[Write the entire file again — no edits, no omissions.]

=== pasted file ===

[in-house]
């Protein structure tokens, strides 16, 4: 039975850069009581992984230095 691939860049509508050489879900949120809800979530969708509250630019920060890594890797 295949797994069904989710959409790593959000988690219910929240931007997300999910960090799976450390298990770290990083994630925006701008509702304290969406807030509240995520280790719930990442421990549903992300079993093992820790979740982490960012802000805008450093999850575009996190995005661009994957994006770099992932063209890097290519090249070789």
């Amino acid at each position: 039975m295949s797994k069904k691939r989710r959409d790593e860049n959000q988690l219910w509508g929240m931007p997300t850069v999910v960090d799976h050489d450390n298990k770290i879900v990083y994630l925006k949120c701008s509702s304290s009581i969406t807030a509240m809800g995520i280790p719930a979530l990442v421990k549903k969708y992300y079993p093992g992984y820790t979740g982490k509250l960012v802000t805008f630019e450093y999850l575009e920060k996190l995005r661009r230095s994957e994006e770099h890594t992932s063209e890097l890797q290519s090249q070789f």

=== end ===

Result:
[in-house]
């Protein structure tokens, strides 16, 4: 039975850069009581992984230095 691939860049509508050489879900949120809800979530969708509250630019920060890594890797 295949797994069904989710959409790593959000988690219910929240931007997300999910960090799976450390298990770290990083994630925006701008509702304290969406807030509240995520280790719930990442421990549903992300079993093992820790979740982490960012802000805008450093999850575009996190995005661009994957994006770099992932063209890097290519090249070789």
């Amino acid at each position: 039975m295949s797994k069904k691939r989710r959409d790593e860049n959000q988690l219910w509508g929240m931007p997300t850069v999910v960090d799976h050489d450390n298990k770290i879900v990083y994630l925006k949120c701008s509702s304290s009581i969406t807030a509240m809800g995520i280790p719930a979530l990442v421990k549903k969708y992300y079993p093992g992984y820790t979740g982490k509250l960012v802000t805008f630019e450093y999850l575009e920060k996190l995005r661009r230095s994957e994006e770099h890594t992932s063209e890097l890797q290519s090249q070789f």